Moreno Valley College Launches New Ethnic Studies Program


Dr. Melanie Lindsay, Ethnic Studies Professor, Moreno Valley College

Michael Valencia, Staff Writer

This spring Moreno Valley College launched a new ethnic studies program in accordance with a California Community Colleges Board of Governors policy, which requires community colleges throughout the state to offer such programs. 

The program will consist of courses on the history, culture, and the experiences of underrepresented groups in the United States. It will also include a focus on social justice and activism. The program includes courses in African-American and Chicano History. 

“Ethnic Studies offers the opportunity to learn about the experiences of marginalized groups who have previously been left out of the discussion,” said Dr. Melanie Lindsay, Ethnic Studies Professor at Moreno Valley College. “Ethnic studies is an important subject because for the marginalized students their stories are now centered, this is empowering for the next generation,” said Dr. Lindsay. 

These courses are available to all students, regardless of their major. Currently, Moreno Valley College offers HIS 14, HIS 15, ETS 23 and HIS 31.  Under the regulation adopted in 2021, community college students who plan to earn an associate degree will need to take a three-unit semester or four-unit quarter class in ethnic studies.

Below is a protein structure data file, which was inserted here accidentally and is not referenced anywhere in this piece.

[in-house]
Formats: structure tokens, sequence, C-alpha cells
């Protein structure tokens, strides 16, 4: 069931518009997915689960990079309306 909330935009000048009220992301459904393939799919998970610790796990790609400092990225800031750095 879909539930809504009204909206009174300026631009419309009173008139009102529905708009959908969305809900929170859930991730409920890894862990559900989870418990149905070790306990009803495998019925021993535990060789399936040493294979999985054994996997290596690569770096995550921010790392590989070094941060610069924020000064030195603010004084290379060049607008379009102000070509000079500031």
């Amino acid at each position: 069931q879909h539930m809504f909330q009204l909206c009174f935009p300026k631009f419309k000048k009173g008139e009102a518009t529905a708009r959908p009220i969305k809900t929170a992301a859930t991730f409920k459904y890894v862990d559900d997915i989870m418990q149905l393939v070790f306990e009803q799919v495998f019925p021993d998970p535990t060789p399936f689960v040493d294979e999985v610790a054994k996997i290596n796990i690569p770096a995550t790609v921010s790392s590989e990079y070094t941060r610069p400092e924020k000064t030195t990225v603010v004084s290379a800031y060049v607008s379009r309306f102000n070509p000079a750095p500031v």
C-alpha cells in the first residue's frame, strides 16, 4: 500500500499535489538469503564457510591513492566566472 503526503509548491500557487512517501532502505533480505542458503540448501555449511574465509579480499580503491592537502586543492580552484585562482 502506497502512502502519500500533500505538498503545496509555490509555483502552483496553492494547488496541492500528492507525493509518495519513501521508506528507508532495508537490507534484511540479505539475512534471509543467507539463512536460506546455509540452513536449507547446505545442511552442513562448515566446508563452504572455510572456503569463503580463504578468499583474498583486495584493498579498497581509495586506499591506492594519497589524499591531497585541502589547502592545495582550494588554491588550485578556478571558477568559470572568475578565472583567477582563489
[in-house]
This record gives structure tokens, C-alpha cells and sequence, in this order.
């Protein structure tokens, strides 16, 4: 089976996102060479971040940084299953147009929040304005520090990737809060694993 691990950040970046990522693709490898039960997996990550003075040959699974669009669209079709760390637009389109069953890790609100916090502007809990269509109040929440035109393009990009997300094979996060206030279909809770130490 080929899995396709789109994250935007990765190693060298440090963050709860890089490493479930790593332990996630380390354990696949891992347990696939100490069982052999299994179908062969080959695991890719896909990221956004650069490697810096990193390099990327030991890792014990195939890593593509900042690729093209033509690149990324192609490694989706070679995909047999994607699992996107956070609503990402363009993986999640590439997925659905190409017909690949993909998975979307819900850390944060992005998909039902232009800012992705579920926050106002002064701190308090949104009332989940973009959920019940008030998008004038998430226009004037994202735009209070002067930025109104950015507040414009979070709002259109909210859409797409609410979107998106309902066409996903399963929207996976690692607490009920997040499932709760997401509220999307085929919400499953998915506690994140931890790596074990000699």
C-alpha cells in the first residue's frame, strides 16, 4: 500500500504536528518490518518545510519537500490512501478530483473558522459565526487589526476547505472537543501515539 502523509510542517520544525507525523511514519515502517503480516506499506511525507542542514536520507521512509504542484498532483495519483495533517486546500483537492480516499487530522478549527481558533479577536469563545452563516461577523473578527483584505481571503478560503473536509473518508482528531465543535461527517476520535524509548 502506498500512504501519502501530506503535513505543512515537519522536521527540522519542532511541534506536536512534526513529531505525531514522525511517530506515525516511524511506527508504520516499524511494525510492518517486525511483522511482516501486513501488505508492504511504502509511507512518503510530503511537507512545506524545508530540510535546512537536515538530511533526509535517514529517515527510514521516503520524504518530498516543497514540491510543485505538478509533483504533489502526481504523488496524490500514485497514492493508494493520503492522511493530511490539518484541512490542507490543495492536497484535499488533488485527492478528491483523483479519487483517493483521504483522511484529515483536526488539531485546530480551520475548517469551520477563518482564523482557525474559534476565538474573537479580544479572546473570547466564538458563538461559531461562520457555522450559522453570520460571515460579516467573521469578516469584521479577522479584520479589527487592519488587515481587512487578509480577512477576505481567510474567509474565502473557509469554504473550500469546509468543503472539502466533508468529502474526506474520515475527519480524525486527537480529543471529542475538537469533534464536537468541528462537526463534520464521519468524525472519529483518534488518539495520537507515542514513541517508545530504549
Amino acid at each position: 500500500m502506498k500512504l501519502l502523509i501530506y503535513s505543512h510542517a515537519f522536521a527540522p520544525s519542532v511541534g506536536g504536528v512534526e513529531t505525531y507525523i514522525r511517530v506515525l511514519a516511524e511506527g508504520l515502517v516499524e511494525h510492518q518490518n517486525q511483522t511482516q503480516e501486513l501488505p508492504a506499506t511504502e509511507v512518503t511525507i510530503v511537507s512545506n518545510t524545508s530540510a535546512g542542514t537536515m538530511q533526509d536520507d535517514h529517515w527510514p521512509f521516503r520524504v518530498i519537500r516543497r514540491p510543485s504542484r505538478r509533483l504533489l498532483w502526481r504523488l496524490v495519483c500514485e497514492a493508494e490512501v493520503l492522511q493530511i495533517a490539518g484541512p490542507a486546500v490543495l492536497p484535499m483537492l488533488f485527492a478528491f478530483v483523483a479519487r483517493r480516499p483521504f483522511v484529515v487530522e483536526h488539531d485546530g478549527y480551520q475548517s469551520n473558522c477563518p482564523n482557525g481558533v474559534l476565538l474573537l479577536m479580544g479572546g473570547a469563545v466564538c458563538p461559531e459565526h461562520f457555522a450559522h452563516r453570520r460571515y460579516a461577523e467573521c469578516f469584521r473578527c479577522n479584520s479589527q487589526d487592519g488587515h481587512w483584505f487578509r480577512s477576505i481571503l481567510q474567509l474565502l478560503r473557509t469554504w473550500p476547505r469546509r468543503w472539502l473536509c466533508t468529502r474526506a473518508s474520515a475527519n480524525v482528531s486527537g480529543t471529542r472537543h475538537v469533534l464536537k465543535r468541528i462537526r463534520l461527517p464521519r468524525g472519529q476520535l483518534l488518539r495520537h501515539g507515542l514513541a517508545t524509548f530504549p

Olivia Johnson, an Early Childhood Development major from Banning, CA says she is taking HIS 15 (African American Studies)  to fulfill a requirement. “There are things I’m learning now that you don’t learn earlier in school,” Johnson said.

There are many different career paths you can choose with an Ethnic Studies degree. Some common careers include: education, counseling, social worker, community organizer and researcher to name a few.

In addition to the career paths above, there are a growing number of colleges and universities that offer Ph.D. programs in Ethnic Studies. Courses in Ethnic Studies  can provide a solid academic foundation no matter what profession you choose.  “Every career path. You need to have a sensitivity, understanding and awareness of marginalized groups. It’s important to realize the impact of marginalized groups,” Dr. Lindsay said. “They’ve impacted all facets of life. It’s important to understand no matter what you decide to do.” Johnson agrees, “All kids should know their history no matter their background.”

Ethnic Studies began in the 1960s amidst the civil rights movement out of a need for cultural reform. These efforts were driven by marginalized groups advocating for equality and change. In light of the recent attacks on the history of marginalized people nationwide, the need for Ethnic Studies courses is greater now than ever before.